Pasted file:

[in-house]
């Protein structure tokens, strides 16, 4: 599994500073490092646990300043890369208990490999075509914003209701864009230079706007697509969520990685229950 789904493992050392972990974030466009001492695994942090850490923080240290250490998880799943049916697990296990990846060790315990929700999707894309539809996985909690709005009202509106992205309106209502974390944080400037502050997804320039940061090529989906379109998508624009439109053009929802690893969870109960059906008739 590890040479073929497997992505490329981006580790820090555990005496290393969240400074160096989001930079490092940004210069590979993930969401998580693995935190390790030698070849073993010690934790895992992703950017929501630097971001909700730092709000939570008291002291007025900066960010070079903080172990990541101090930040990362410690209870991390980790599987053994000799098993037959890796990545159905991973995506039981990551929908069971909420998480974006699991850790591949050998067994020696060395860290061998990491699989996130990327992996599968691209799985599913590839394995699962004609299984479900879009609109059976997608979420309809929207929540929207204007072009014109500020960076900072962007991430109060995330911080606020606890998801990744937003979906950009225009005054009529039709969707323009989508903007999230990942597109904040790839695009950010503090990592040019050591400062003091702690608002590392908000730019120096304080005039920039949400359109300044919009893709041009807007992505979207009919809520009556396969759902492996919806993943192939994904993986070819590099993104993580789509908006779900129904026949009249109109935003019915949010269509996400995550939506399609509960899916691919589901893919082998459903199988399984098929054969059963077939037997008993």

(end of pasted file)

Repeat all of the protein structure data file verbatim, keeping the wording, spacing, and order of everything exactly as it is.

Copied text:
[in-house]
């Protein structure tokens, strides 16, 4: 599994500073490092646990300043890369208990490999075509914003209701864009230079706007697509969520990685229950 789904493992050392972990974030466009001492695994942090850490923080240290250490998880799943049916697990296990990846060790315990929700999707894309539809996985909690709005009202509106992205309106209502974390944080400037502050997804320039940061090529989906379109998508624009439109053009929802690893969870109960059906008739 590890040479073929497997992505490329981006580790820090555990005496290393969240400074160096989001930079490092940004210069590979993930969401998580693995935190390790030698070849073993010690934790895992992703950017929501630097971001909700730092709000939570008291002291007025900066960010070079903080172990990541101090930040990362410690209870991390980790599987053994000799098993037959890796990545159905991973995506039981990551929908069971909420998480974006699991850790591949050998067994020696060395860290061998990491699989996130990327992996599968691209799985599913590839394995699962004609299984479900879009609109059976997608979420309809929207929540929207204007072009014109500020960076900072962007991430109060995330911080606020606890998801990744937003979906950009225009005054009529039709969707323009989508903007999230990942597109904040790839695009950010503090990592040019050591400062003091702690608002590392908000730019120096304080005039920039949400359109300044919009893709041009807007992505979207009919809520009556396969759902492996919806993943192939994904993986070819590099993104993580789509908006779900129904026949009249109109935003019915949010269509996400995550939506399609509960899916691919589901893919082998459903199988399984098929054969059963077939037997008993």